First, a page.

i->listener_->onWeatherUpdate(evt);
        }
    }
}

double 
WeatherEvent::getTemperature() const
{
    return data_->getTemperature();
}


#include <iostream>
class WeatherObserverStdout : public WeatherListener
{
public:
    void observe(WeatherData& data) {
        WeatherFlags flags;
        flags.temperature_ = true; // interested in temperature only.
        data.addListener(this, flags);        
    }
    virtual void onWeatherUpdate(WeatherEvent& e);
};

void
WeatherObserverStdout::onWeatherUpdate(WeatherEvent& e)
{
    double temp = e.getTemperature();
    std::cout << "Temperatrure: " << temp << std::endl;
}

int _tmain(int argc, _TCHAR* argv[])
{
    WeatherData wdata;
    WeatherObserverStdout obs;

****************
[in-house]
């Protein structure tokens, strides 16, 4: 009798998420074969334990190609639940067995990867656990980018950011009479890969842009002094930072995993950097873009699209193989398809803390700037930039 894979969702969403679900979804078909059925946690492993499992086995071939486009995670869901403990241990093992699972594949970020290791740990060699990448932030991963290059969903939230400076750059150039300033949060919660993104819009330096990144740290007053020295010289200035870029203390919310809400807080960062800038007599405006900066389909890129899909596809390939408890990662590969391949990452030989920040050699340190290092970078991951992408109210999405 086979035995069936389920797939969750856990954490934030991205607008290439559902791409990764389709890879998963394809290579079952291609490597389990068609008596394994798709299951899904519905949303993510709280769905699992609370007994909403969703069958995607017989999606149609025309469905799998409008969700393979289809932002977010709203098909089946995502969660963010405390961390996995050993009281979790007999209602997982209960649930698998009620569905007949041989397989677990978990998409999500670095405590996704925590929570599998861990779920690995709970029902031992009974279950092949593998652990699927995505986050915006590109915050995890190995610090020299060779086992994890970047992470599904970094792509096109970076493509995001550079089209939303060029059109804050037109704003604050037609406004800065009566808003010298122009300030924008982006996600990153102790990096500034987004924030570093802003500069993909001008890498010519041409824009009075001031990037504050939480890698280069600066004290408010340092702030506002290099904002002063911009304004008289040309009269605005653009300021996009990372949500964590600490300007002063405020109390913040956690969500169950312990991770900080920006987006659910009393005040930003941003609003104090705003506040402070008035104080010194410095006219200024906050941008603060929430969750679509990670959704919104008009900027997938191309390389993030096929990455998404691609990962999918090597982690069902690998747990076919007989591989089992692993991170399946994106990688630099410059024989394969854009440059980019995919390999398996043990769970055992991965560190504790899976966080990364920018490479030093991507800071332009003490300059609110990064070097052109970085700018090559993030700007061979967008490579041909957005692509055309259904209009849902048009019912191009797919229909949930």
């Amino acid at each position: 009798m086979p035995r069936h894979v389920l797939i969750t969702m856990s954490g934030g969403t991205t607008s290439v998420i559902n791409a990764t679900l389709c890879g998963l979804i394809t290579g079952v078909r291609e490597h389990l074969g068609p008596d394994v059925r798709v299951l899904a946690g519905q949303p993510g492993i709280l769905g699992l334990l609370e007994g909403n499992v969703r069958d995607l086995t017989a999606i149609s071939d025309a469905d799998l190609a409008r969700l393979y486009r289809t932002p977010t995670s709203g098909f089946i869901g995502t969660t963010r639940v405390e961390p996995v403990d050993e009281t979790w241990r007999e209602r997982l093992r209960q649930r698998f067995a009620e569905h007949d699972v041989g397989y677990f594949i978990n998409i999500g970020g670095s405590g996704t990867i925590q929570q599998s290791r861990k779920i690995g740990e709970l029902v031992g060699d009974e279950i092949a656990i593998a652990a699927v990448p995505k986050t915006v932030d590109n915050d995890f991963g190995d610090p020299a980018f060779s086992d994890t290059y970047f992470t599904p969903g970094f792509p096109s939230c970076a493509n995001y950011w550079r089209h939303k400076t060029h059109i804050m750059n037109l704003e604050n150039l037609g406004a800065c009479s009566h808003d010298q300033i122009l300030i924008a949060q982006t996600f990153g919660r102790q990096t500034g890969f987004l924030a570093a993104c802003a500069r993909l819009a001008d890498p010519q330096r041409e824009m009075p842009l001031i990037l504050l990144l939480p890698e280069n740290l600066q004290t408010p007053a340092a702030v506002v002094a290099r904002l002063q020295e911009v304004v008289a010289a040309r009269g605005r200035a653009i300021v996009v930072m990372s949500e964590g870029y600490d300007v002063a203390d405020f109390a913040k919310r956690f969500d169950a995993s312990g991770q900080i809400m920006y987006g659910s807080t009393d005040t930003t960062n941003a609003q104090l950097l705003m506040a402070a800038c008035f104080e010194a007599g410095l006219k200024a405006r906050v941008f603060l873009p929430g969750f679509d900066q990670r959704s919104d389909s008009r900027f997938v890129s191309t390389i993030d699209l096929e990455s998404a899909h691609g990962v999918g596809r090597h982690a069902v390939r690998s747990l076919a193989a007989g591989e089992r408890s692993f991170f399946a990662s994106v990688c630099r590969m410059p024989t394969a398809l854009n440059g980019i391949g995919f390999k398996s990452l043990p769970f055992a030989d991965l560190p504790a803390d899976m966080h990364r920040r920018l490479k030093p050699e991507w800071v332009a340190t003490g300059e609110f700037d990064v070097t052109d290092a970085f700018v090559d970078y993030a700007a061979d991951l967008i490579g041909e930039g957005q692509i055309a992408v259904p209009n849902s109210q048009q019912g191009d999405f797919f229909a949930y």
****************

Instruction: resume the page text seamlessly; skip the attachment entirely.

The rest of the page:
obs.observe(wdata);

    WeatherFlags flags;
    wdata.notify(flags);
    flags.temperature_ = true;
    wdata.notify(flags);
    return 0;
}
share|improve this answer
    
Thanks for the effort, will study this too. –  TheIndependentAquarius May 2 '12 at 11:28
1  
Note that this is incomplete, but it does handle filtering of notifications, in the WeatherData class you would have to call notify with the appropriate flags when values change. –  Pete May 2 '12 at 11:34
    
thanks again for the follow up. –  TheIndependentAquarius May 2 '12 at 11:35

My two cents...

Classic (Gang of Four) implementation of Observer pattern notifies observer on changes in any property of the subject. In your question you want to register observer to particular properties, not to a subject as a whole. You can move Observer pattern one level down and take properties as concrete subjects and define their observers (per property) but there is one nicer way to solve this problem.